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I am working on a project with some 8-bit D-Flip-Flops (using CMOS logic), feeding the first output into the second, the second into the third, and so forth. Only one of the D-Flip-Flop outputs should be on at any given time.

I believe I've set everything up properly, but there are two inputs to the first cell: the microcontroller, which can drive it arbitrarily high or low, and the cascaded output from the last cell, so it can loop indefinitely.

I didn't want to run into trouble where I was driving competing signals into this "bus" (I.E, low from the microcontroller but higher from the cascaded output), so I placed a diode (1N4148 IIRC) pointing from the source to the input pin of the D-Flip-Flop. So to clarify, I have the following:

Microcontroller -> Diode -> Input pin Final Output -> Diode -> Input pin

I figured this would help avoid problems. Unfortunately, it seems to be doing something different. Even when (and I've measured carefully) both inputs (the microcontroller AND the final output) are LOW, the input remains HIGH once it has been set high by either one of the inputs.

Why is this happening? My initial guess it just the input capacitance of the pin holds that charge there, but I would think that would eventually dissipate (but it doesn't seem to, even after a number of uS (haven't tested it longer, but that's already too long for my application)). When I added a pull-down resistor of 100K, it began working as intended. I'd rather avoid putting more hardware (even just a pulldown), but I really want to make sure I'm understanding exactly what's happening before I make design changes.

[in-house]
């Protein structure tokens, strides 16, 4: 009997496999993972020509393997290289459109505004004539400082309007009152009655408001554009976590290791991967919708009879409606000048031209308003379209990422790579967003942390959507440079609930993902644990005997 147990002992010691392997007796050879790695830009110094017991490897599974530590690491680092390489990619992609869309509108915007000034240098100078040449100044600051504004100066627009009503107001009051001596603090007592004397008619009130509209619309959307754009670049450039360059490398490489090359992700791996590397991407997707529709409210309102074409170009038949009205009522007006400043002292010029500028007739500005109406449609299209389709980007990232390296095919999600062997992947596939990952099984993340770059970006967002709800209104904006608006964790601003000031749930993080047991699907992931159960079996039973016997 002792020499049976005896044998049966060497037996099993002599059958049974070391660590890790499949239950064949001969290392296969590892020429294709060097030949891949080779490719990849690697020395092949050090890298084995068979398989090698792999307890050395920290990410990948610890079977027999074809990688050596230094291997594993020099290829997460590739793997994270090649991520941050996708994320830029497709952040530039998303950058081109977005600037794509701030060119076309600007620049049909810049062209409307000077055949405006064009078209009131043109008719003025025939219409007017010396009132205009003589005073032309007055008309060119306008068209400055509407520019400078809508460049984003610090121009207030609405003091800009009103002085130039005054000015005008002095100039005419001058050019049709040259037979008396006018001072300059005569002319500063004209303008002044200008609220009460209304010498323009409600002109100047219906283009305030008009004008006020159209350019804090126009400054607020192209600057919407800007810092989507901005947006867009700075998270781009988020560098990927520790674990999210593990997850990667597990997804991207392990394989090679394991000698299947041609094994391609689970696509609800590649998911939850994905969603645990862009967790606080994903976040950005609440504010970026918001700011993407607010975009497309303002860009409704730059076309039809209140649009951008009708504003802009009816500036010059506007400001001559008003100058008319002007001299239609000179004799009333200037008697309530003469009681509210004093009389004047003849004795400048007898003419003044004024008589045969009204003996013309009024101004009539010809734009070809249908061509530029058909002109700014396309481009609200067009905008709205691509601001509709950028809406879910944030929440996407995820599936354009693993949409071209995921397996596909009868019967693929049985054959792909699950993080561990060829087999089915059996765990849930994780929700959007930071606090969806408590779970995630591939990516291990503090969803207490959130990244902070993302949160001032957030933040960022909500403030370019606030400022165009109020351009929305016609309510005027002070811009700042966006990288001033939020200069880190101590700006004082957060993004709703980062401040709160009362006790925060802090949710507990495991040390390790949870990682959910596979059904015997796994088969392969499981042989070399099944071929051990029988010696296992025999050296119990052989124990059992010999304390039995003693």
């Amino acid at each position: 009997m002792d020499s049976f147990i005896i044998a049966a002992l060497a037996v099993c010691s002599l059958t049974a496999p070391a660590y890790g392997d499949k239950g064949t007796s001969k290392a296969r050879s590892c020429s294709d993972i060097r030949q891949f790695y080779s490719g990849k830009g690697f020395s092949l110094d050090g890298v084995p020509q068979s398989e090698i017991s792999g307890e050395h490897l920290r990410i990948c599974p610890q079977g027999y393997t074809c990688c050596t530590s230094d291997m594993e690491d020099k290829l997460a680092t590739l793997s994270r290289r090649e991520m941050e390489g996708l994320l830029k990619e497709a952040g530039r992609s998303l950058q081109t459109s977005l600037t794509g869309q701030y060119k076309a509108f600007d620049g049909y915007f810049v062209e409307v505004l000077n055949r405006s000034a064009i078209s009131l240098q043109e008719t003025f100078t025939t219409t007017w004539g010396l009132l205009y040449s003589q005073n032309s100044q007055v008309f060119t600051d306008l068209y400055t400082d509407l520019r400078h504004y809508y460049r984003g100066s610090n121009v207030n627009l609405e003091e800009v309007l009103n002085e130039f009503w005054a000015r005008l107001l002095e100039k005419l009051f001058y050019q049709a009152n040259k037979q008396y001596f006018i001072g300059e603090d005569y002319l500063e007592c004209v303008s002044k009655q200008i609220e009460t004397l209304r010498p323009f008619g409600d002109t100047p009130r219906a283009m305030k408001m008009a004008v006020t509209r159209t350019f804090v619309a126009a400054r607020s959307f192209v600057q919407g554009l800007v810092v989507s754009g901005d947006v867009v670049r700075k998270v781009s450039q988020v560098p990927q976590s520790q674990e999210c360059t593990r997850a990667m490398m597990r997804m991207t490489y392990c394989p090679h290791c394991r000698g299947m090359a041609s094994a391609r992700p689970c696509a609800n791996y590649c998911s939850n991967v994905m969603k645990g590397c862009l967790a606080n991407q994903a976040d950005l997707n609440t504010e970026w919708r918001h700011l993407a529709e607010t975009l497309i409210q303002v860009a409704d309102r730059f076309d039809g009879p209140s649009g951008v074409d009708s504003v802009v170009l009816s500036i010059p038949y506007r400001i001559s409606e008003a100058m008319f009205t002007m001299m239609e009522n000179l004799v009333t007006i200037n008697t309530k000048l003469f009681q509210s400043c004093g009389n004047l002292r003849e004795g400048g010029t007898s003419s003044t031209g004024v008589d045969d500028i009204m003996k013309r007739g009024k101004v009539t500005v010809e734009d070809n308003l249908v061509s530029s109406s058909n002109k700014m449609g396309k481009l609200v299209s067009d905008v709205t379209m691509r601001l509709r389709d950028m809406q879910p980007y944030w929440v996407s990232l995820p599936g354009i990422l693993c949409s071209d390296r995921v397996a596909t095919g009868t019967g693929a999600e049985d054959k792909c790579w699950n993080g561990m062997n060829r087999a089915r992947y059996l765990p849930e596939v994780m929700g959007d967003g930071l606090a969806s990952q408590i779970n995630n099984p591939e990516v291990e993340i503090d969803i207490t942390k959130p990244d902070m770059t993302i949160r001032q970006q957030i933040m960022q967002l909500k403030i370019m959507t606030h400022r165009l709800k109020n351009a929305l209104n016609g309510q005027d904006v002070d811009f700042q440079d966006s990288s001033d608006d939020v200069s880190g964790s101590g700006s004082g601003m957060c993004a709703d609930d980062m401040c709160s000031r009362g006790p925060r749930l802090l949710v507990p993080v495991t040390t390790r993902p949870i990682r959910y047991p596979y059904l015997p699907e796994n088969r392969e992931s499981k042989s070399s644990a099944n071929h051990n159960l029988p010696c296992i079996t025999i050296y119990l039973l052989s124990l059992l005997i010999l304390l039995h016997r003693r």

• \$\begingroup\$ please use the schematic editor to include a schematic diagram of your circuit \$\endgroup\$
    – jsotola
    Apr 18, 2020 at 1:18
  • \$\begingroup\$ An actual schematic works a lot better than some text description, there is a circuit editor in the question, can you edit and add it? \$\endgroup\$
    – Ron Beyer
    Apr 18, 2020 at 1:18
  • \$\begingroup\$ Is that what you were after? Never used that circuit builder before... \$\endgroup\$
    – Helpful
    Apr 18, 2020 at 1:29

1 Answer 1



Add a pulldown resistor to discharge the parasitic gate-source capacitance of the input MOSFETs of the flip-flop.

It can't drain backwards through the diodes when the anode of D1 and D2 go LO so once charged HI it stays HI.

  • \$\begingroup\$ Thank you for verifying! I thought that was the case but I wanted to be sure. I've actually moved away from diodes/pulldowns and tried a design with OR gates. Not sure which one I'll settle on in the end, but I'm pretty sure this will work. \$\endgroup\$
    – Helpful
    Apr 18, 2020 at 7:26
  • \$\begingroup\$ Diodes and pull-up/down resistor add a lot of static power drain, while real gates don't so much. I would use a gate. It is much faster, too, compared to the RC network of resistor and parasitic capacitors. \$\endgroup\$ Apr 18, 2020 at 8:52

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